I live in my head, not in my body. Rather than inhabiting actual space and time, I construct my own reality in my mind.
I’ve struggled my entire life with being mindful and living in the present moment. I was in one long, continuous daydream from 1990 to 2010. I remember hanging out with my friends in grade school on the playground and on field trips, and rather than having fun with them in the moment, I would be zoned out in a daydream. In high school I kept my nose in a book, escaping to different worlds as often as possible. And I spend the majority of my 20s blindly busting my rump to achieve a goal, never stopping to ask myself if it was best for me or if I really even wanted to achieve it.
It wasn’t until an excruciating break-up in my late 20s that I was prompted to finally wake up and acknowledge for the very first time that I was cruising along on autopilot, sleep-walking through my life. I was completely disengaged from my true self and my real hopes and dreams and desires.
After this wake-up call, it quickly became clear that I didn’t have any idea who my true self was. I had no idea what my true hopes and dreams and desires were because I’d been so busy doing what I thought I was supposed to do — trying to please everyone else.
I had completely lost sight of myself.
I knew that I had to make some major changes and some hard decisions. And, most importantly, I had to figure out who the heck I really was…who I was beneath all of the people-pleasing and blind ambition and self-defeating beliefs and lies that I’d been telling myself to compensate for what I knew in my heart to be true: that I wasn’t living anything even remotely resembling my best life.
So I started meditating every day.
I was a bit skeptical at first. I had always that thought that meditation was a bit hokey. But, you guys, it’s NOT. It’s just breathing…focused breathing. It’s creating a tiny window of space in your life to eliminate all distractions and just be still. It’s giving yourself an opportunity to inhabit your body and get out of your head. It’s learning how to listen for and tune into that intuition or that still small voice that guides you through life and always has your best interest at heart. So for someone like me, who had completely lost touch with that part of herself, this was the answer.
There are many different techniques and methods for meditating, but what worked best for me was just sitting still and focusing on my breathing. I started carving 10 minutes out of my day, usually in the morning, to sit in a quiet, comfortable place with no distractions and just breathe. Deep breath in through the nose. Long exhale through the mouth. Repeat. As I focus on my breathing, I also start to become aware of my thoughts. I just let the thoughts come and let them go, and eventually my mind becomes still. Sometimes I bring my attention to different parts of my body, just to check in with myself. It’s amazing that I sometimes don’t even realize that my shoulders are tensed, or there’s a dull ache in my leg until I stop and pay attention to my body.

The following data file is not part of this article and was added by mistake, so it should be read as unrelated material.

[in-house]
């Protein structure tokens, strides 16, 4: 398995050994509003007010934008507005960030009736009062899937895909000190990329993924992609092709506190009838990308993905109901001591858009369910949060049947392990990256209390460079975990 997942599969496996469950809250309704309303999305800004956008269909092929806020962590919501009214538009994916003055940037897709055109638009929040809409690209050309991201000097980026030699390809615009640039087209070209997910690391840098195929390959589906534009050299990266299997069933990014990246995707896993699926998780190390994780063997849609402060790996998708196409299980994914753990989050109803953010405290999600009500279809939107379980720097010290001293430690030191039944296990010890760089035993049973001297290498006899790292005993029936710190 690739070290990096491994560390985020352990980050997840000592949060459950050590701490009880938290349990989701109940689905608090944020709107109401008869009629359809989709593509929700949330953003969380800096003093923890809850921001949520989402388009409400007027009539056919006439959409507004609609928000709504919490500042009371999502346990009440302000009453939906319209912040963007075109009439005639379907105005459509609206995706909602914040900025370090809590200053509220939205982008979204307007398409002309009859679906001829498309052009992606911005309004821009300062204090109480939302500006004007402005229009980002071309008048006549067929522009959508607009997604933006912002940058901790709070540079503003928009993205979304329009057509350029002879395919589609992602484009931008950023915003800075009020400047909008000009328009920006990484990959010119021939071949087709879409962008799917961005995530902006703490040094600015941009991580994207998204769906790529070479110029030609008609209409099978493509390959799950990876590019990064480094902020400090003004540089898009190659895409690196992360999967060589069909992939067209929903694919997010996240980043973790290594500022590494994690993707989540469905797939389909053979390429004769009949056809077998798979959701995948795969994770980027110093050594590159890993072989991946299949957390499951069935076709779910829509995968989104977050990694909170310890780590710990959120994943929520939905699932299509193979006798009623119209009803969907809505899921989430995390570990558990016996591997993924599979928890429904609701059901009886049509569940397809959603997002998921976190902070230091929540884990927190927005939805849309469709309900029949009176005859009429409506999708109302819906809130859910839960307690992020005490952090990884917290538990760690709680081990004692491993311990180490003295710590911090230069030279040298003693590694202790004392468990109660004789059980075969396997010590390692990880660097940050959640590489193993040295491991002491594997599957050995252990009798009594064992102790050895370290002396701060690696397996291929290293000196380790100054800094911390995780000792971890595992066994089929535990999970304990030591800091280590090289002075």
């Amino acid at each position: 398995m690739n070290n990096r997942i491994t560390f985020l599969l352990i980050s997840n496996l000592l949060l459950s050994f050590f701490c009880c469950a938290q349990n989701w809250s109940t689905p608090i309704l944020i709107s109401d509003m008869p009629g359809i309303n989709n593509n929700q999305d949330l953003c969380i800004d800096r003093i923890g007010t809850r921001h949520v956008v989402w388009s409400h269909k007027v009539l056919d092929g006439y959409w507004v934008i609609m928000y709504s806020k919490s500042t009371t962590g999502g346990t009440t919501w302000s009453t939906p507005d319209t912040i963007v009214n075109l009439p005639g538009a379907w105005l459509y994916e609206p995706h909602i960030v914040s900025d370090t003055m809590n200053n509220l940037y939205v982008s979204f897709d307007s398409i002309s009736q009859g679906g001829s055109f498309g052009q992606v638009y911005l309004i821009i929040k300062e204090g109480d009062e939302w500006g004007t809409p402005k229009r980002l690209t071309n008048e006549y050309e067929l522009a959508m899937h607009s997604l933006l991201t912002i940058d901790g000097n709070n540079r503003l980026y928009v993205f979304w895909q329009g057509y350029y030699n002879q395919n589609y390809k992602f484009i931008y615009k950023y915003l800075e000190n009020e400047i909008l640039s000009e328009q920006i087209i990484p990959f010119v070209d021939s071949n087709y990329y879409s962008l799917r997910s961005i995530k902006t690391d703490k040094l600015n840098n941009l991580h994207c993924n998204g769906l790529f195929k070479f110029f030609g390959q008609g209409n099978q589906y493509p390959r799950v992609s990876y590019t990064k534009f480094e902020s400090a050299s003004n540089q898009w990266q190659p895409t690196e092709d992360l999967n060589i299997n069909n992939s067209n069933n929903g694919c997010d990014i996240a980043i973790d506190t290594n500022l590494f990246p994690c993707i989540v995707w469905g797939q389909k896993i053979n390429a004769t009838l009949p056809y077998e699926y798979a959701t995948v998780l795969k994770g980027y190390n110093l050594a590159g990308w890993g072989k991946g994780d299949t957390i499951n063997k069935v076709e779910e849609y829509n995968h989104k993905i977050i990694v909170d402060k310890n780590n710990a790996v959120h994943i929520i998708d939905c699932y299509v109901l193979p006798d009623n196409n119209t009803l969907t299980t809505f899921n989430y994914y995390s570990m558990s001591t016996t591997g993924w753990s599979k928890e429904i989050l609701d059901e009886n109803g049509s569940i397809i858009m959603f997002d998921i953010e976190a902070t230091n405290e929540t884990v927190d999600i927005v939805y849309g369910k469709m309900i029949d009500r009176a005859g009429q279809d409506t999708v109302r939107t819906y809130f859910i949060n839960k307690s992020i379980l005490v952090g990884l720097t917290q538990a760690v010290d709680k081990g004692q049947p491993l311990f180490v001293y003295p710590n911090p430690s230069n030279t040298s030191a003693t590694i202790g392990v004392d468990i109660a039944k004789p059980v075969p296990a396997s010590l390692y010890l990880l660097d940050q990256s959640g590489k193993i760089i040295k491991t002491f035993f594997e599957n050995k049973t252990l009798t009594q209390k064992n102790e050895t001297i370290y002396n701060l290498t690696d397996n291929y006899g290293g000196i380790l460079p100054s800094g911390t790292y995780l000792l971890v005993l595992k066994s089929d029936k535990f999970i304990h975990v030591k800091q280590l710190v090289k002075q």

Over time, as I continued to meditate, things began to change. I began to trust my instincts more. I began to acknowledge my own preferences and I began to recognize self-limiting beliefs that I had carried with me since childhood that were no longer serving me.
But the most important thing that meditation has taught me is that the constant stream of thoughts and negative self-talk that had been roaring through my head for the better part of my life are not the real me. There is so much more to me than those thoughts, and I have the power to control them. I have the power to choose what I focus on, how I view myself, and how I respond to the world around me. Before I started meditating, this had honestly never occurred to me. I had always just assumed that those vicious thoughts were the truth.
I vividly remember the first time this dawned on me. I had attended an event, and after it was over, before I even made the short walk to my car, I was spiraling out of control, drowning in shame and embarrassment over something stupid I had done. I was re-playing it over and over in my mind when, like a light bulb turning on, I realized that I was the one making myself miserable. Not the situation. Not the other people who had witnessed my actions. My thoughts about the situation were the only thing keeping me in misery. So I let them go. Just like that. I decided to think about something positive and I CHOSE in that moment to be happy.
The choice to be happy is ours; we just have to make it. And meditation helps us do that.
What are some other benefits of meditation?
1. It increases mindfulness, helping us to live in each moment without blame or resistance.
2. It helps us to recognize instinctive habits and choose a different response.
3. It helps us to be more accepting of people and situations and realize that the only thing we have control over is our own response.
4. It improves concentration and fosters clearer thinking.
5. Reduces anxiety and stress.
6. Improves overall health.
Maybe you are in a similar situation that I found myself in when I realized I wasn’t living my best life. Maybe you devote so much of yourself to your children and your family and your work and other obligations that you have lost sight of the woman you used to be, the one who had dreams and goals for herself. Or maybe your children are older and you feel a bit lost now that they don’t require as much of your time and attention as they once did. Or perhaps you are genuinely happy with your life just as it is and you simply want to deepen your connection with yourself and improve your health.
Whatever your situation, I promise, it is not selfish or self-indulgent to sneak 10 minutes of your day to devote to finding yourself again.